Although ACLU SoCal supports body cameras in principle, we oppose the LAPD’s use of body cameras under the policies put forth by the department and approved by the Los Angeles Police Commission in April 2015. These policies suffer from serious flaws that undermine the goals of transparency and accountability that the body camera program should serve and undercut public trust that the cameras should be building. Our chief concerns regarding LAPD’s policy include:
- The policy completely fails to provide for any public access to body camera video. In public statements, both LAPD Chief Charlie Beck and high-ranking members of the department have repeatedly said that the department will treat body-worn camera videos as categorically exempt from disclosure under California’s public records law and will not release those videos unless required to do so in court proceedings. But the department also “reserves discretion” to release videos when the chief believes it would be “beneficial.” This lack of a policy creates the impression LAPD may release video that exonerates officers but not video that shows misconduct – an impression that only hurts public trust.
- It also provides no clear limitation against use of body camera footage as general surveillance of the public, such that the department remains free to use body cameras to track First Amendment-protected activity and to use other tools, such as facial recognition technology, in conjunction with body camera video.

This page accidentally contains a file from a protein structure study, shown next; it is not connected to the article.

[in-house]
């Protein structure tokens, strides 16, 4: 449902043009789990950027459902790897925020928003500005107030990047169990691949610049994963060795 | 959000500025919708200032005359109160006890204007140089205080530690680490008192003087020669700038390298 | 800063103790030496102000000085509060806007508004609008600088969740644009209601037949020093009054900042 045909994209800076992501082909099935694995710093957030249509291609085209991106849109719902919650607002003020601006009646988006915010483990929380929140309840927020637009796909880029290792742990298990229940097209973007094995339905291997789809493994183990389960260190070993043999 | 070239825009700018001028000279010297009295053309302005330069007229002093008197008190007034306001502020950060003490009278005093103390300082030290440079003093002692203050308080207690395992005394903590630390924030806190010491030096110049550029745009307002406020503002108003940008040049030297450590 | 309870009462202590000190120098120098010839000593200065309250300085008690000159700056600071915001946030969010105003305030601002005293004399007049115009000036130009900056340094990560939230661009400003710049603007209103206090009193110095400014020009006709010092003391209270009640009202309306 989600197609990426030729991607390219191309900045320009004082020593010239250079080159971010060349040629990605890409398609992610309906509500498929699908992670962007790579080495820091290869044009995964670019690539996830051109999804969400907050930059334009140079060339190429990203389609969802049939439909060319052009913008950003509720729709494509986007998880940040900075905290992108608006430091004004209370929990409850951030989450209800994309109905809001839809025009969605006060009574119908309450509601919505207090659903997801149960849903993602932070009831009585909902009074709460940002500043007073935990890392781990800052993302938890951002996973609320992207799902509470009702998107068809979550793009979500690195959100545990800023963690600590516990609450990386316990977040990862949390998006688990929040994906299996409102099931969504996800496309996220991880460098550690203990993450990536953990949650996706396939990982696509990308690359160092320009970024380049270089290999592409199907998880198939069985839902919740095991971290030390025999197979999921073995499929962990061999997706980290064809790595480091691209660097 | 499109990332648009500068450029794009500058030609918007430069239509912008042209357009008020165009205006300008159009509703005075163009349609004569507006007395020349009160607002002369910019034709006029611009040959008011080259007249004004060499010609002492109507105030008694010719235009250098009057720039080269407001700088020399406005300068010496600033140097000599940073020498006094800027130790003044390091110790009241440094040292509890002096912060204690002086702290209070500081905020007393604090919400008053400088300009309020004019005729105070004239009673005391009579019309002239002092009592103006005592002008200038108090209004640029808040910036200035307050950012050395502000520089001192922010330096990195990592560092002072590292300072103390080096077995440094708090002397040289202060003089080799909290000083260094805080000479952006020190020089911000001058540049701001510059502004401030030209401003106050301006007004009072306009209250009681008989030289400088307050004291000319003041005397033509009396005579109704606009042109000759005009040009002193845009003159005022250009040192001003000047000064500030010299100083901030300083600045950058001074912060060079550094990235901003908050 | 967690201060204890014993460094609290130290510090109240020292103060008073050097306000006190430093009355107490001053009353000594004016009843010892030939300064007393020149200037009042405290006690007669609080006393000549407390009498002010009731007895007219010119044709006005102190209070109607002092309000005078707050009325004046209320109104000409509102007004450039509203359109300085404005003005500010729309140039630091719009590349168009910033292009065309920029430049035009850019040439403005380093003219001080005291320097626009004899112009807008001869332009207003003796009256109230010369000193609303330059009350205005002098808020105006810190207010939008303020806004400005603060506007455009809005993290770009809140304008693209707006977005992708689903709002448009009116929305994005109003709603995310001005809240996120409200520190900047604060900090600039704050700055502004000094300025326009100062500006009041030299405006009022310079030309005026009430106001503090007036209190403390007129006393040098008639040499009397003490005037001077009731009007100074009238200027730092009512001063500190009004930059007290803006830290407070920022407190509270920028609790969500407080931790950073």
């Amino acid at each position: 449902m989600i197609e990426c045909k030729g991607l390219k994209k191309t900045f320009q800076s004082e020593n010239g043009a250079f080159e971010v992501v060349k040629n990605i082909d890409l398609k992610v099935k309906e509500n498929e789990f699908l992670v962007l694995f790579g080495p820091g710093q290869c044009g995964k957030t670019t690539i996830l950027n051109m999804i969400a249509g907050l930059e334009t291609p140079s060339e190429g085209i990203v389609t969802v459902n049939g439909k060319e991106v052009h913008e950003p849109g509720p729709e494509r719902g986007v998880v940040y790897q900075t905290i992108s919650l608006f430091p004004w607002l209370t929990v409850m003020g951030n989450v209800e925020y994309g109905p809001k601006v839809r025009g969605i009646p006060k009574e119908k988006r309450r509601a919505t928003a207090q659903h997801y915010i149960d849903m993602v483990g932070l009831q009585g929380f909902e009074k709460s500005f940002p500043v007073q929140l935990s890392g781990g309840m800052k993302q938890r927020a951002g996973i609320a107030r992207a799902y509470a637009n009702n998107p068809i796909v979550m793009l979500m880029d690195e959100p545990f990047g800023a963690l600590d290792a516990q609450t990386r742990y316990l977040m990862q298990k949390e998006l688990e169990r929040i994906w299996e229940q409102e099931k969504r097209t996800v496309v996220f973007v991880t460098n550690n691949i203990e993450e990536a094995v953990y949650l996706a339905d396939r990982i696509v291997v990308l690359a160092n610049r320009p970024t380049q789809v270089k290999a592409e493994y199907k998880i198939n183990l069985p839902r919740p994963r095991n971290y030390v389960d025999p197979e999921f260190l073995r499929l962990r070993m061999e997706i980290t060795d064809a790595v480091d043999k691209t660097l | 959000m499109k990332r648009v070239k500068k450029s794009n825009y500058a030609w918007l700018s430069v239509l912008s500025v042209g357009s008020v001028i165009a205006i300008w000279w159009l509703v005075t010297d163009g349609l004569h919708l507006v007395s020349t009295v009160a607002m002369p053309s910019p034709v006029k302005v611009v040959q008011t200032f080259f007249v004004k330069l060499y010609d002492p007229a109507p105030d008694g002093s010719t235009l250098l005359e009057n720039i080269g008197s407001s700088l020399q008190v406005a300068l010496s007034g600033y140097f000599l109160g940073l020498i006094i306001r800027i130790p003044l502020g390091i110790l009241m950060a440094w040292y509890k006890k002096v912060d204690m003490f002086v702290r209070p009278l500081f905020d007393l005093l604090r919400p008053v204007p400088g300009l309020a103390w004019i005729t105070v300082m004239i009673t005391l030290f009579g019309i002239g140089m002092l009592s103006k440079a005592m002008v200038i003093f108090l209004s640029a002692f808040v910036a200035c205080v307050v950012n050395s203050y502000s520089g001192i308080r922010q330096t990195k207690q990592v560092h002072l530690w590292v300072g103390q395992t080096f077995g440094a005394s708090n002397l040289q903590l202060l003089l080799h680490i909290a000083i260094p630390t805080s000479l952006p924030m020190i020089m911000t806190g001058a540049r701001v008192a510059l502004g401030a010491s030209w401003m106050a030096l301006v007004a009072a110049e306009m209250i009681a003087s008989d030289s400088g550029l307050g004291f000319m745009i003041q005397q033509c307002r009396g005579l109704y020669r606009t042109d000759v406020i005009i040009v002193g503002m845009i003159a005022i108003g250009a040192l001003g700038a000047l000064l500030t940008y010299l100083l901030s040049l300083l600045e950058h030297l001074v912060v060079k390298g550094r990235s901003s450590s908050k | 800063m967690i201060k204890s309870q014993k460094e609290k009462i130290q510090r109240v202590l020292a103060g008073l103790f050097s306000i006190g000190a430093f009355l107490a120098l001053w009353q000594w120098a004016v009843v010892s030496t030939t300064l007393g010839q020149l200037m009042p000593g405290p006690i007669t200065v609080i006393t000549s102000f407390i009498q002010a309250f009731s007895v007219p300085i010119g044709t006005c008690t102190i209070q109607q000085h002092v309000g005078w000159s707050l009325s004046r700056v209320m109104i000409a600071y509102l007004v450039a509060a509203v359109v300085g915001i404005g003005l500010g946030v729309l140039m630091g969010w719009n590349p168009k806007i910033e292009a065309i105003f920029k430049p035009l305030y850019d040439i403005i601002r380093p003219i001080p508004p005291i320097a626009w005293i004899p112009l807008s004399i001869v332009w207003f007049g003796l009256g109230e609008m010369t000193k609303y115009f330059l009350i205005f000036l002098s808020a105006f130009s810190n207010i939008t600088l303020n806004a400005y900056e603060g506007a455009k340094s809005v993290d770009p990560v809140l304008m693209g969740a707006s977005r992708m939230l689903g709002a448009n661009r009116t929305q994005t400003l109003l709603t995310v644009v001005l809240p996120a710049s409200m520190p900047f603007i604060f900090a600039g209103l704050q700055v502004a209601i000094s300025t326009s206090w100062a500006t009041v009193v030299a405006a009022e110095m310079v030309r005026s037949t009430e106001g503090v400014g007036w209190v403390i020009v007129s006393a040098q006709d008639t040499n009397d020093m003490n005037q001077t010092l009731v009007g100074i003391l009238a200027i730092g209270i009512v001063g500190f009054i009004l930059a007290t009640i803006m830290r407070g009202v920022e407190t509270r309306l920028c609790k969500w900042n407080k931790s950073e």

- The policy allows officers under investigation for serious uses of force and misconduct to view body camera footage before making even an initial statement to investigators, thereby undermining the integrity of the investigative process.
- After an 18-month-long process, the department released the proposed policies late on a Friday afternoon and the Police Commission approved them less than two business days later. This short time span did not provide a meaningful opportunity for public debate or feedback on the concrete terms of the department’s proposed policy. Nor did it allow the commission to carefully review and evaluate its terms, much less to solicit independent evaluation from experts, before giving approval.